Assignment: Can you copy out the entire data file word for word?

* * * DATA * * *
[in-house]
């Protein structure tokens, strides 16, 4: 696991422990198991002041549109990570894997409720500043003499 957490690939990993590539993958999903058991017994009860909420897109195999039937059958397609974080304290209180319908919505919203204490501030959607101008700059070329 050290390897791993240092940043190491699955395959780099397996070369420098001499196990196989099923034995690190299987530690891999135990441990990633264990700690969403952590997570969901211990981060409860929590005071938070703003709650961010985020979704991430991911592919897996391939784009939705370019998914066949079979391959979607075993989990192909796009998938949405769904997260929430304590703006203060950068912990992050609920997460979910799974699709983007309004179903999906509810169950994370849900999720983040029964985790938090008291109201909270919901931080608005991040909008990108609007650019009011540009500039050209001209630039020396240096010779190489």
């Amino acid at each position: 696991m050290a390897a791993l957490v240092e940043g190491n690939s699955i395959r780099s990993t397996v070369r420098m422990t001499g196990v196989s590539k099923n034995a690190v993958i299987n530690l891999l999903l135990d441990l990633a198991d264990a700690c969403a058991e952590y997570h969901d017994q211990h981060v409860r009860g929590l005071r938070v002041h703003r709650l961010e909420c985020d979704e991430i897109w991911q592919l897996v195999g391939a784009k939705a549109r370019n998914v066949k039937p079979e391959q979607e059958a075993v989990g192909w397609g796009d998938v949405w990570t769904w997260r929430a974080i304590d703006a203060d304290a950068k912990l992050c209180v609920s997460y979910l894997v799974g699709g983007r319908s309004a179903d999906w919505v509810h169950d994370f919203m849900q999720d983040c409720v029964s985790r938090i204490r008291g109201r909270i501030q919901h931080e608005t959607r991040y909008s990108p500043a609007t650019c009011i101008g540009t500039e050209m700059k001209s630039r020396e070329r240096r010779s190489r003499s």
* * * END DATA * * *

[in-house]
């Protein structure tokens, strides 16, 4: 696991422990198991002041549109990570894997409720500043003499 957490690939990993590539993958999903058991017994009860909420897109195999039937059958397609974080304290209180319908919505919203204490501030959607101008700059070329 050290390897791993240092940043190491699955395959780099397996070369420098001499196990196989099923034995690190299987530690891999135990441990990633264990700690969403952590997570969901211990981060409860929590005071938070703003709650961010985020979704991430991911592919897996391939784009939705370019998914066949079979391959979607075993989990192909796009998938949405769904997260929430304590703006203060950068912990992050609920997460979910799974699709983007309004179903999906509810169950994370849900999720983040029964985790938090008291109201909270919901931080608005991040909008990108609007650019009011540009500039050209001209630039020396240096010779190489």
């Amino acid at each position: 696991m050290a390897a791993l957490v240092e940043g190491n690939s699955i395959r780099s990993t397996v070369r420098m422990t001499g196990v196989s590539k099923n034995a690190v993958i299987n530690l891999l999903l135990d441990l990633a198991d264990a700690c969403a058991e952590y997570h969901d017994q211990h981060v409860r009860g929590l005071r938070v002041h703003r709650l961010e909420c985020d979704e991430i897109w991911q592919l897996v195999g391939a784009k939705a549109r370019n998914v066949k039937p079979e391959q979607e059958a075993v989990g192909w397609g796009d998938v949405w990570t769904w997260r929430a974080i304590d703006a203060d304290a950068k912990l992050c209180v609920s997460y979910l894997v799974g699709g983007r319908s309004a179903d999906w919505v509810h169950d994370f919203m849900q999720d983040c409720v029964s985790r938090i204490r008291g109201r909270i501030q919901h931080e608005t959607r991040y909008s990108p500043a609007t650019c009011i101008g540009t500039e050209m700059k001209s630039r020396e070329r240096r010779s190489r003499s």